News and Information

Hazel flower

A hazel flower found in Lincolnshire (12/02/2018), as the tree is wind pollinated the pollen is blown from the male catkins to the female flowers which consists of  red styles protruding from a green bud. A sign of spring on a really cold February day…..

Checking chimney pots for breeding barn owls

Checking for barn owls in Nottinghamshire.

Using a telescopic handler and safety cage a check of the chimney pots was undertaken. These signs included brooding adult birds, concentrations of accumulated flattened pellet nest debris, faecal encrustation, eggs or eggshell remains, surplus prey items, bodily remains of chicks or infant down feathers.

An inspection of the base of the chimney suggested that the pellets were probably compressed, and it was considered likely that this area had served as a nesting chamber in the past.

Evidence of both current and long-term roosting by this species was found inside the roof void and associated with the chimney pot in the form of pellets (numbering several hundred in the chimney), areas of faecal deposits and feathers. A number of pellets were found on the the top of the brickwork.

 

Willow Tit Nest Boxes

The reasons for the serious decline of the Willow Tit in the UK is constrained by a lack of understanding of the species’ ecology, which is partly due to the difficulty of persuading Willow Tits to use nestboxes.

This design of  nestbox has been shown to work in some study area. Nest success from nests in boxes that reach the egg stage is very high, probably much higher than those in natural cavities.

See this article https://britishbirds.co.uk/article/nestboxes-fieldcraft-monitoring-willow-tits/

Tundra bean goose (Anser serrirostris) at Marston STW

The tundra bean goose is a species of bean goose that can be seen in the UK during the winter. It tends to be darker and browner than the other ‘grey geese’ species with orange legs and a darker head and neck.

The tundra bean goose is a species of bean goose that can be seen in the UK during the winter. It tends to be darker and browner than the other ‘grey geese’ species with orange legs and a darker head and neck.
The tundra bean goose is a species of bean goose that can be seen in the UK during the winter. It tends to be darker and browner than the other ‘grey geese’ species with orange legs and a darker head and neck.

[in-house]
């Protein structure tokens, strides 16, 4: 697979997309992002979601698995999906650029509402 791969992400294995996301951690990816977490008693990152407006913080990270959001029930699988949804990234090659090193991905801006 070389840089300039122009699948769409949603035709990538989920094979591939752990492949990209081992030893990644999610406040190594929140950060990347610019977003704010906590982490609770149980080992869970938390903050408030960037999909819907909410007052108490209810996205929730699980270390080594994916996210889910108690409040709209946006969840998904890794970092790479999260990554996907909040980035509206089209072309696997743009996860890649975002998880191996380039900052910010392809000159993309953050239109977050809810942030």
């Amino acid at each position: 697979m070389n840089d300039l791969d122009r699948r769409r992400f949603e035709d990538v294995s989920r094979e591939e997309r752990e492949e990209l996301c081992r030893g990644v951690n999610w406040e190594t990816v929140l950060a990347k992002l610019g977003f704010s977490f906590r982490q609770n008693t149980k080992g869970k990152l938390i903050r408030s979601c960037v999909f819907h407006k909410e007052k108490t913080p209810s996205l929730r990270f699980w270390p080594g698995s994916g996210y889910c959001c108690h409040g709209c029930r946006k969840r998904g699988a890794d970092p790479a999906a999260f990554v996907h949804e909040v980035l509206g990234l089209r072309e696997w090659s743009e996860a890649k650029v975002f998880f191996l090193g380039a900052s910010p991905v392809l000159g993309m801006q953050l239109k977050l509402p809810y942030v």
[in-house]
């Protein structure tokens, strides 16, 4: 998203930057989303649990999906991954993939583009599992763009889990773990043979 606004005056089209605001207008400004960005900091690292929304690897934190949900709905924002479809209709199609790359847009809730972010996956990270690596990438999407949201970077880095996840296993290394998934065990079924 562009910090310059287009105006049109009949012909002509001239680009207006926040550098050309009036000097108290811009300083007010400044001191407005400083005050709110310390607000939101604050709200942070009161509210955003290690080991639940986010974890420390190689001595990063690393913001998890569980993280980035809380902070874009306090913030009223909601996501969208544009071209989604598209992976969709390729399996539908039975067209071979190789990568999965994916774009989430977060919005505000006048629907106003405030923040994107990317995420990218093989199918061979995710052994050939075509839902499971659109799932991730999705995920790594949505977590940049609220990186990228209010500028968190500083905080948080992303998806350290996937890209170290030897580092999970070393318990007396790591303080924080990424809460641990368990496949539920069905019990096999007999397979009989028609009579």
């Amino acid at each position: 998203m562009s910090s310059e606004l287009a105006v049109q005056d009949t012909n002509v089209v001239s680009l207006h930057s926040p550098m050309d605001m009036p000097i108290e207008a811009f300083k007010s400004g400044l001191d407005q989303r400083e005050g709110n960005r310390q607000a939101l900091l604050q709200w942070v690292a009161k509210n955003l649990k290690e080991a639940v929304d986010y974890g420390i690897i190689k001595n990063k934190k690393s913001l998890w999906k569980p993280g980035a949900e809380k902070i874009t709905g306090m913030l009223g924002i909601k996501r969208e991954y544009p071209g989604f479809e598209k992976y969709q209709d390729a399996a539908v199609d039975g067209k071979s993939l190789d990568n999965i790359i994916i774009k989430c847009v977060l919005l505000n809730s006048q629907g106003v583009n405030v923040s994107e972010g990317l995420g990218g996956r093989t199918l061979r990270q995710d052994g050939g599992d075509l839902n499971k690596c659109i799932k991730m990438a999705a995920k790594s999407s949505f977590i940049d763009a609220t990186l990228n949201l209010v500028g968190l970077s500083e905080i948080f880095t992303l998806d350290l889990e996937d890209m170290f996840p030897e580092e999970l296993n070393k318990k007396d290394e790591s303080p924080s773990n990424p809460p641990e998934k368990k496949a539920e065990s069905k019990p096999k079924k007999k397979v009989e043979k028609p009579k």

The tundra bean goose is a species of bean goose that can be seen in the UK during the winter. It tends to be darker and browner than the other ‘grey geese’ species with orange legs and a darker head and neck.
The tundra bean goose is a species of bean goose that can be seen in the UK during the winter. It tends to be darker and browner than the other ‘grey geese’ species with orange legs and a darker head and neck.

Rook Talk – 20th January 2018

A joint LBC/LNU Meeting – 20th January 2018 – non-members very welcome.Lincolnshire Rooks; Living in the shadow of Ash dieback by Andrew Chick.The talk will look at 70 years of rook studies in Lincolnshire, starting with the1947 LNU Transaction paper and compare the results of the 2017 LincolnshireBird Club survey which inspected over 250 rookeries and counted 5959 nests.During the 1980s a detailed survey of the trees utilised by nesting rooks wasundertaken to assess the likely impact of Dutch Elm Disease on Lincolnshirebirds, some 30 years later we are now assessing the potential impact thatChalara dieback will have on Lincolnshire wildlife?

Rook Talk – 20th January 2018

Fomes fomentarius

Fomes fomentarius at Clumber Park growning on SIlver Birch.

Fomes fomentarius.

Fomes fomentarius is a species of fungus found in the UK. The species produces a relatively large fruit bodies which are shaped like a horse’s hoof and vary in colour from silver grey to black, though they are normally light brown. It grows on the side of various species and shown here growing on silver birch.